Last April, I wrote about the concept of "disenfranchised grief". If you've experienced a lack of empathy - perhaps even a callous disregard for your grief - you already know what I'm talking about. On this blog and in my book, I try to shine a light on this kind of grief:
I didn’t know when I decided to write my book that there was such a thing as “disenfranchised grief”, coined by Dr. Kenneth Doka of the College of New Rochelle, in 1989. In the 2002 revision of his Disenfranchised Grief: Recognizing Hidden Sorrow, Dr. Doka observes how the grief a friend experiences can be dismissed:
“Often there is no recognized role in which mourners can assert the right to mourn and thus receive such support. Grief may have to remain private. Though they may have experienced an intense loss, they may not be given time off from work, have the opportunity to verbalize the loss, or receive the expressions of sympathy and support characteristic in a death.”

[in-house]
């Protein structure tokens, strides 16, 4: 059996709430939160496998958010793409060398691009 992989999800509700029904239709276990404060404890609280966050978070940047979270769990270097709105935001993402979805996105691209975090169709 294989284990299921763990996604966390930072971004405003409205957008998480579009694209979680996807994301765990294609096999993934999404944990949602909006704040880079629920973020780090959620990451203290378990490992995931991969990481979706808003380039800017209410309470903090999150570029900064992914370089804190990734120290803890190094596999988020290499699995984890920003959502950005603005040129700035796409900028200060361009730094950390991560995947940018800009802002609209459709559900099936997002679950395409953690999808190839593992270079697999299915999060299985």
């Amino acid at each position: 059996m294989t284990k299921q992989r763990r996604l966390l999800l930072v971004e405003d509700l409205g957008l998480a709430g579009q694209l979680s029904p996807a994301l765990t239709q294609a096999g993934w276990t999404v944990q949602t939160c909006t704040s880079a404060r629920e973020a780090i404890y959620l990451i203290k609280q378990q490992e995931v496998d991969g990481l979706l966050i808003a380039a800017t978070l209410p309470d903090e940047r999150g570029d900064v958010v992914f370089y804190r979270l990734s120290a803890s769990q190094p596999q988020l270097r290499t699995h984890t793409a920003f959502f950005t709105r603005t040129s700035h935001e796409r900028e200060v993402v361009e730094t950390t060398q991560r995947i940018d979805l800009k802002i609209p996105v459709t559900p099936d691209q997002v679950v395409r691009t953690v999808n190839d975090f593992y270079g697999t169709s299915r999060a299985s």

Sometimes the disrespect is intentional, sometimes not. But you’ve probably experienced the following situation:
“The role of the friend or similarly close relationship may simply be ignored – unrecognized or unacknowledged. Such persons may attend the funeral. They may even be expected to be there out of respect for the deceased and in support of the family. But they remain passive participants, their own need to mourn overlooked.”
So, if it makes you feel better, there is a reason your grief felt compounded by the lack of respect you experienced. Grieving a friend is not acknowledged in the same way as grieving a family member.
It’s up to all of us to let those around us know the importance of our friendships and the depth of our grief. Then and only then will grieving a friend receive the respect it deserves.